Herbal plants have the potential in tissue engineering and regenerative medicine due to their minimal host inflammatory response, high level of tenability and the ability to progressively degenerate into non-cytotoxic components, which are either reabsorbed or removed from the biological system [24]. Recently, studies have shown that scaffolds treated with Cissus quadrangularisextract (known as Asthisandhani in Indian traditional medicine) exhibited significant differences with regard to hMSC proliferation, attachment and enhanced osteoblast differentiation properties compared with scaffolds not treated with the extract [25]. Young et al. [26] also incorporated Terminalia belliricaextract in a hydrogel composition for use in stem cell therapy. This extract was found to result in significantly higher rates of hMSC proliferation and cell attachment.

Similarly, we have evaluated natural polymer (chitosan and alginate) scaffolds incorporated with E autumnalisand P. angolensisextracts as done in [25] on pADMSCs for lineage differentiation. The attachment capacity was evaluated by incubating pADMSCs with herbal and non-herbal scaffold at different concentrations of 1, 3 and 5 mg/ml. The samples were further stained with 4′,6-diamidino-2-phenylindole and calcein green after 72 h according to the manufacturer’s instructions. The pADMSCs incubated with herbal scaffolds showed significant differences with regard to proliferation and cell attachment compared to pADMSCs incubated with non-herbal scaffolds (Figure 1). A higher number of cells were obviously present and attached to the herbal scaffolds in DAPI staining (Figure 1d and e) than in non-herbal scaffold (Figure 1f). A similar condition was also observed in the calcein staining with herbal scaffold enhancing cell proliferation and attachment (Figure 1g and h) compared to in the non-herbal scaffold (Figure 1i).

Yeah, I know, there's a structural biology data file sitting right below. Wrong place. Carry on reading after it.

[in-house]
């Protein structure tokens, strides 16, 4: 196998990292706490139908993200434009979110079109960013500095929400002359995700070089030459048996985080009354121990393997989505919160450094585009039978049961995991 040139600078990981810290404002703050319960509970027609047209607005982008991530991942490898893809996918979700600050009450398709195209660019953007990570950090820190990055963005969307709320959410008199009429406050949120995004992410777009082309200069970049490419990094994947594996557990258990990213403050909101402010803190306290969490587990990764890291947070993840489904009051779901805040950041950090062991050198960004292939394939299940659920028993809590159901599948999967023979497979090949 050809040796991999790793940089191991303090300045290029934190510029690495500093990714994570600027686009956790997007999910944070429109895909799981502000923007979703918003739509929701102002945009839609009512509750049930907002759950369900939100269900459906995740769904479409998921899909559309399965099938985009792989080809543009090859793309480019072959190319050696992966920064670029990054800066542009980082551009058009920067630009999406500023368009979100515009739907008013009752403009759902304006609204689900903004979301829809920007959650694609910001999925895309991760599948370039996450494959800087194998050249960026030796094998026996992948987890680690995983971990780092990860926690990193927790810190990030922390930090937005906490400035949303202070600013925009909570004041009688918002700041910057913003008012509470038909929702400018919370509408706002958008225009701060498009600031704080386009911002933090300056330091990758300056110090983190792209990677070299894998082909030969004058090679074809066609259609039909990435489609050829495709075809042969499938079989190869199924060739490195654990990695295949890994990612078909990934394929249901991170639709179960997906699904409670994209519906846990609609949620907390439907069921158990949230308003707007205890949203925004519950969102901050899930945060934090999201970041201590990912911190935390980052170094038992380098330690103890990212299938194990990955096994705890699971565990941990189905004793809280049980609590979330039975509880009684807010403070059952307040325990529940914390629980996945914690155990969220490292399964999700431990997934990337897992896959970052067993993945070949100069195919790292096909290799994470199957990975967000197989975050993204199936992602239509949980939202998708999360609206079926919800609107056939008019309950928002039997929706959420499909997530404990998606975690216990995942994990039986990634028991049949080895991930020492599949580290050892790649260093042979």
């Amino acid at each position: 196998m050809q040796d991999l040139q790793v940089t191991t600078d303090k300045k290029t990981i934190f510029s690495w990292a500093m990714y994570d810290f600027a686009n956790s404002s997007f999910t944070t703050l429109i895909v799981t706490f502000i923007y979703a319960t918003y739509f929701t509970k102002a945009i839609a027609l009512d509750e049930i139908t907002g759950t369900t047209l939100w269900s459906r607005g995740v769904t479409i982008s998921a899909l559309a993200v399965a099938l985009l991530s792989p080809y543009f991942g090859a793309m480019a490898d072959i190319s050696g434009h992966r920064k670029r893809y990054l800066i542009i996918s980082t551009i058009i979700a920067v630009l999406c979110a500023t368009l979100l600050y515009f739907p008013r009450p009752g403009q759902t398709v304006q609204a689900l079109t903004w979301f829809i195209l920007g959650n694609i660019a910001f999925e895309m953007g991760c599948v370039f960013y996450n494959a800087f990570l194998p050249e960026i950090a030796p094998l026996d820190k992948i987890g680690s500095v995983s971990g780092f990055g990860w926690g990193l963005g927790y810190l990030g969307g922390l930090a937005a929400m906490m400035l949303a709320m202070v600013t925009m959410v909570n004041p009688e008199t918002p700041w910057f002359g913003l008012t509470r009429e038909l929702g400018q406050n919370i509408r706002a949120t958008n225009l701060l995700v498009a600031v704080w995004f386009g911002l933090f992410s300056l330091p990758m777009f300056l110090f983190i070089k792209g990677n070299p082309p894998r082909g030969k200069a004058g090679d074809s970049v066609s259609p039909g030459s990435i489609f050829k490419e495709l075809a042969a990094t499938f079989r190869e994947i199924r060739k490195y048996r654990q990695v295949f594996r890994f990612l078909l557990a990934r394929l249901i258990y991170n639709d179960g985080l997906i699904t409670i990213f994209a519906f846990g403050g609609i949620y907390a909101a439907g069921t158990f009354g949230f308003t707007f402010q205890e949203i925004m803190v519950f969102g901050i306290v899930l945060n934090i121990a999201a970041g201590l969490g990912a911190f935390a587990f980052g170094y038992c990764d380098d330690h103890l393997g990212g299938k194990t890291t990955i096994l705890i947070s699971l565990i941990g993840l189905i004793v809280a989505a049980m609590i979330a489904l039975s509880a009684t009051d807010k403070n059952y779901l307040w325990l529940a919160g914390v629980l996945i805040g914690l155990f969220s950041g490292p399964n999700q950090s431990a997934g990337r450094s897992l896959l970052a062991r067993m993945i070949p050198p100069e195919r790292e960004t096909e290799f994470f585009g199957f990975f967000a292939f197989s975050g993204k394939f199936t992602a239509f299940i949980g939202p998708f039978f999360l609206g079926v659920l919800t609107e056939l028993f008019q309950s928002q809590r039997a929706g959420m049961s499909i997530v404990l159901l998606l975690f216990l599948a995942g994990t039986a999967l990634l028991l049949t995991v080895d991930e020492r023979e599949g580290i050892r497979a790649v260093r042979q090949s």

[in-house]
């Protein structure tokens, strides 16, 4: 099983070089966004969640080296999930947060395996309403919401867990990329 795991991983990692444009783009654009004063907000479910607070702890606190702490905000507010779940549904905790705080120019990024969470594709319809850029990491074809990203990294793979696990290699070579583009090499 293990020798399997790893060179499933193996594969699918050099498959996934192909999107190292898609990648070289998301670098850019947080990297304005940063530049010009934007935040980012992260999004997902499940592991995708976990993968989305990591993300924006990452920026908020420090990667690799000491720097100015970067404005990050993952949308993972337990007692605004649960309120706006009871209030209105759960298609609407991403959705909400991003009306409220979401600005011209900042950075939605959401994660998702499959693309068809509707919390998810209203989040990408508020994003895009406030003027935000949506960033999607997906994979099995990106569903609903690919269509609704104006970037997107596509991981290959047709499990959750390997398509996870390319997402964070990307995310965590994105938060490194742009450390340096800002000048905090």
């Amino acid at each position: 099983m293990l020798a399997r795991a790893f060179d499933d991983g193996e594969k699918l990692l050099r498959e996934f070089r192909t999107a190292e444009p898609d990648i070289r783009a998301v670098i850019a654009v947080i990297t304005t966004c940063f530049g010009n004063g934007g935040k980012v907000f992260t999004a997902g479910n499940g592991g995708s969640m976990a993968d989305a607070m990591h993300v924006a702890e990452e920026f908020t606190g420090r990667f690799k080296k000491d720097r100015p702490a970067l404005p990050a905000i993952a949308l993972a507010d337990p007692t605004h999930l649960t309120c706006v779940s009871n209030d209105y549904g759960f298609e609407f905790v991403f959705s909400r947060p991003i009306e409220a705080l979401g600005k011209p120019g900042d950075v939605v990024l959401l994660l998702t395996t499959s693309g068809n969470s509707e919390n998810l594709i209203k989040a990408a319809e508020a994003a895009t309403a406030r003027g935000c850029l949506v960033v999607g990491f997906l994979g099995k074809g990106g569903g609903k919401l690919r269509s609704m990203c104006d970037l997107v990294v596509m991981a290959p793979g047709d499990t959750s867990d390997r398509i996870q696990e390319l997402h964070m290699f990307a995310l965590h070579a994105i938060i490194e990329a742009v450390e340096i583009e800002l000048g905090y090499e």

Figure 1.

Immunofluorescence staining of scaffolds (3 mg/ml) cultured for 72 h in adipose-derived porcine mesenchymal stem cells. (a–c) Images recorded under white field, (d–f) DAPI stain, (g–i) calcein stain, (a, d, g)Eucomis autumnalisscaffold, (b, e, h)Pterocarpus angolensisscaffold, and (c, f, i) cells cultured in non-herbal scaffold. Scale bar, 50 μm; magnification, 10×.

The chondrogenic differentiation capacity of the herbal scaffolds was also evaluated using toluidine blue staining after 21 days in culture (Figure 2). Herbal scaffolds were found to enhance formation of chondrocytes (Figure 2a and c) compared to non-herbal scaffolds (Figure 2e). Herbal scaffolds also showed significant chondrogenic enhancement compared to the controls (Figure 2b, d and f).

Figure 2.

Chondrogenic evaluation of the three experimental groups of the scaffold (3 mg/ml) with pADMSCs micro-mass pellet stained with toluidine blue at day 21 of treatment. (a)E. autumnalisherbal scaffold, (b) transforming growth factor (TGF)-beta 1 10 ng/ml positive control, (c)P. angolensisscaffold, (d) bone morphogenetic protein-2 (BMP-2, 10 ng/ml), (e) non-herbal scaffold and (f) negative control, pADMSCs without treatment. Scale bar, 100 μm; magnification, 10×.